The Nuclear Spectroscopic Telescope Array Mission - NuSTAR

NASA's latest high-energy astrophysics observatory, NuSTAR, is the first focusing high-energy X-ray mission, opening the hard X-ray sky above 10 keV for sensitive study for the first time. During its mission, NuSTAR will search for black holes, map supernova explosions, and study the most extreme active galaxies.

NuSTAR is a Small Explorer mission led by Caltech and managed by JPL for NASA's Science Mission Directorate. The NuSTAR Mission web site can be found here. NuSTAR data are being archived at the HEASARC.

NuSTAR Frequently Asked Questions

NuSTAR Publications List

Introduction to NuSTAR

NuSTAR was launched at 9 am PDT, June 13, 2012 on a Pegasus XL rocket which was dropped from a Lockheed L-1011 "TriStar" aircraft flying over the Pacific Ocean near the Kwajalein Atoll.

NuSTAR is the first mission to use focusing telescopes to image the sky in the high-energy X-ray (3 - 79 keV) region of the electromagnetic spectrum. Our view of the universe in this spectral window has been limited because previous orbiting telescopes have not employed true focusing optics, but rather have used coded apertures that have intrinsically high backgrounds and limited sensitivity.

During its two-year primary mission phase, NuSTAR has been observing selected regions of the sky in order to:

  1. Probe obscured active galactic nucleus (AGN) activity out to the peak epoch of galaxy assembly in the universe (at z <~ 2) by surveying selected regions of the sky;

  2. Study the population of hard X-ray-emitting compact objects in the Galaxy by mapping the central regions of the Milky Way;

  3. Study the non-thermal radiation in young supernova remnants (SNR), both the hard X-ray continuum and the emission from the radioactive element 44Ti;

  4. Observe blazars contemporaneously with ground-based radio, optical, and TeV telescopes, as well as with Fermi and Swift, so as to constrain the structure of AGN jets; and

  5. Observe line and continuum emission from core-collapse supernovae in the Local Group, and from nearby Type Ia events, to constrain explosion models.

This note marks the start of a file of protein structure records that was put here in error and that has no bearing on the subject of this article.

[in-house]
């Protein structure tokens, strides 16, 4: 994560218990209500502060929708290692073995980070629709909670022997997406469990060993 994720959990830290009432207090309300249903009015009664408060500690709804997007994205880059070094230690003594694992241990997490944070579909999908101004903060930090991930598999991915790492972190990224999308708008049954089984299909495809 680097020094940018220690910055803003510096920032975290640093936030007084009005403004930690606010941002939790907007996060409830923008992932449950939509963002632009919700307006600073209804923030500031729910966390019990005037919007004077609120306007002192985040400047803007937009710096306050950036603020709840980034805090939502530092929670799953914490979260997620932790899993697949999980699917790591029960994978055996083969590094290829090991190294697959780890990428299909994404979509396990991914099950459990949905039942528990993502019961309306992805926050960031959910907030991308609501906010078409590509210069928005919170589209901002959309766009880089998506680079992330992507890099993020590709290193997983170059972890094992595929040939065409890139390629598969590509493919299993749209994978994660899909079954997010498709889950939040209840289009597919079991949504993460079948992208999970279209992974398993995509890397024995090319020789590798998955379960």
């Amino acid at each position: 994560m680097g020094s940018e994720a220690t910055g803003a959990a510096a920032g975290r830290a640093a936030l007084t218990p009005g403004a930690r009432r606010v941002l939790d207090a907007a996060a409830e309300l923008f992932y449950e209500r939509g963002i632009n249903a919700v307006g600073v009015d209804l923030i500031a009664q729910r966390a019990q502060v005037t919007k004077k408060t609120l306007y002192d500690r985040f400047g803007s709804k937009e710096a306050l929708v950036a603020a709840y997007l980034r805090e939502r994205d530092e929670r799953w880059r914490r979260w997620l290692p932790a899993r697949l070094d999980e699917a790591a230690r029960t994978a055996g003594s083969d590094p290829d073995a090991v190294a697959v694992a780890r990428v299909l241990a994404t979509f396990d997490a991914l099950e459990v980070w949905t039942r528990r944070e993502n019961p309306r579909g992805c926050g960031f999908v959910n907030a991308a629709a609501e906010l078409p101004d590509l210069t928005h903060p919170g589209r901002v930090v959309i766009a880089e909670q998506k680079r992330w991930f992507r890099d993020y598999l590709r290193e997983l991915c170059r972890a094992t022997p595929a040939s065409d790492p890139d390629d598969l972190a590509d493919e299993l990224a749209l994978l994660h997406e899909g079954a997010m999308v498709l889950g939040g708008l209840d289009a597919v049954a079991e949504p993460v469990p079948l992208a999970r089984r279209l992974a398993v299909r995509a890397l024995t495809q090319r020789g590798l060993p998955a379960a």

NuSTAR has been approved to continue operations through 2022 (subject to further extension by the 2022 NASA Astrophysics Senior Review of Operating Missions) and to have a Guest Observer (GO) Program. Further information about GO proposals is available on the NuSTAR Proposals page.

The NuSTAR Users' Committee (NUC) is a group of 5-10 astrophysicists representing a wide range of community interests who provide the NuSTAR project with broad-based input about the needs and priorities of the NuSTAR user community during the extended operational mission phase. The NUC is the primary interface between the NuSTAR community and the NuSTAR project and NASA headquarters and assists the NuSTAR Principal Investigator and Project Scientist during NuSTAR's operational phase and in preparation for future Senior Reviews.

Artist concept of Nustar in orbit

Latest News
  • NuSTAR Cycle 6 now Accepting Proposals (25 Oct 2019)
    The NuSTAR General Observer (GO) Program is soliciting proposals for observations during observing Cycle 6. Phase-1 science proposals are due by 4:30 p.m. Eastern Time January 24, 2020. For more information see the NuSTAR Proposal page.
  • NuSTAR CALDB Update (16 Oct 2019)
    The NuSTAR CALibration DataBase was updated on October 16, 2019 (CALDB version 20191008). This updates the NuSTAR clock correction file to version 96, valid through 2019-10-08.
  • NuSTAR CALDB Update (12 Aug 2019)
    The NuSTAR CALibration DataBase was updated on August 8, 2019 (CALDB version 20190827). This updates the NuSTAR clock correction file to version 95, valid through 2019-08-12.
  • NuSTAR CALDB Update (01 Jul 2019)
    The NuSTAR CALibration DataBase was updated on July 1, 2019 (CALDB version 20190627). This updates the NuSTAR clock correction file to version 94, valid through 2019-06-27.
  • NuSTAR Cycle 5 Results (17 Jun 2019)
    The list of NuSTAR targets recommended by the Cycle 5 peer review is now available. Cycle 5 observations will start to be routinely performed on July 1, 2019. Evaluations will be sent to all NuSTAR Cycle 5 proposal PIs in the next few weeks.

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